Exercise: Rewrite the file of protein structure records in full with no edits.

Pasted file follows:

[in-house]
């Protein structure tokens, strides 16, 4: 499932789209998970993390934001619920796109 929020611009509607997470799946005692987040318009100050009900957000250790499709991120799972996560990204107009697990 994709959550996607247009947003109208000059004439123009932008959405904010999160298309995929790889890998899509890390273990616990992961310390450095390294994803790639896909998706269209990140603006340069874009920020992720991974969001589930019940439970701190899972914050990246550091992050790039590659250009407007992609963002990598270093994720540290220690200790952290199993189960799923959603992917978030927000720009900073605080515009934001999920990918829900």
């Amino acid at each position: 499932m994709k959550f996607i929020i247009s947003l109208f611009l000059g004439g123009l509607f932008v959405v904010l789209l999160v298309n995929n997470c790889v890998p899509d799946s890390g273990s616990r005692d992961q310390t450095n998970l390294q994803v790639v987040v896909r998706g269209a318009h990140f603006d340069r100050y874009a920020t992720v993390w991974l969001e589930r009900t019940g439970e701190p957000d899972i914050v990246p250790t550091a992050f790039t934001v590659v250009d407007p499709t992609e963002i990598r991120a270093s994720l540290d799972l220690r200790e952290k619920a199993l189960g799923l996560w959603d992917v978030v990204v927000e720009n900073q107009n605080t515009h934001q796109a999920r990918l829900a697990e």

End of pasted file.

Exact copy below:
[in-house]
């Protein structure tokens, strides 16, 4: 499932789209998970993390934001619920796109 929020611009509607997470799946005692987040318009100050009900957000250790499709991120799972996560990204107009697990 994709959550996607247009947003109208000059004439123009932008959405904010999160298309995929790889890998899509890390273990616990992961310390450095390294994803790639896909998706269209990140603006340069874009920020992720991974969001589930019940439970701190899972914050990246550091992050790039590659250009407007992609963002990598270093994720540290220690200790952290199993189960799923959603992917978030927000720009900073605080515009934001999920990918829900």
């Amino acid at each position: 499932m994709k959550f996607i929020i247009s947003l109208f611009l000059g004439g123009l509607f932008v959405v904010l789209l999160v298309n995929n997470c790889v890998p899509d799946s890390g273990s616990r005692d992961q310390t450095n998970l390294q994803v790639v987040v896909r998706g269209a318009h990140f603006d340069r100050y874009a920020t992720v993390w991974l969001e589930r009900t019940g439970e701190p957000d899972i914050v990246p250790t550091a992050f790039t934001v590659v250009d407007p499709t992609e963002i990598r991120a270093s994720l540290d799972l220690r200790e952290k619920a199993l189960g799923l996560w959603d992917v978030v990204v927000e720009n900073q107009n605080t515009h934001q796109a999920r990918l829900a697990e």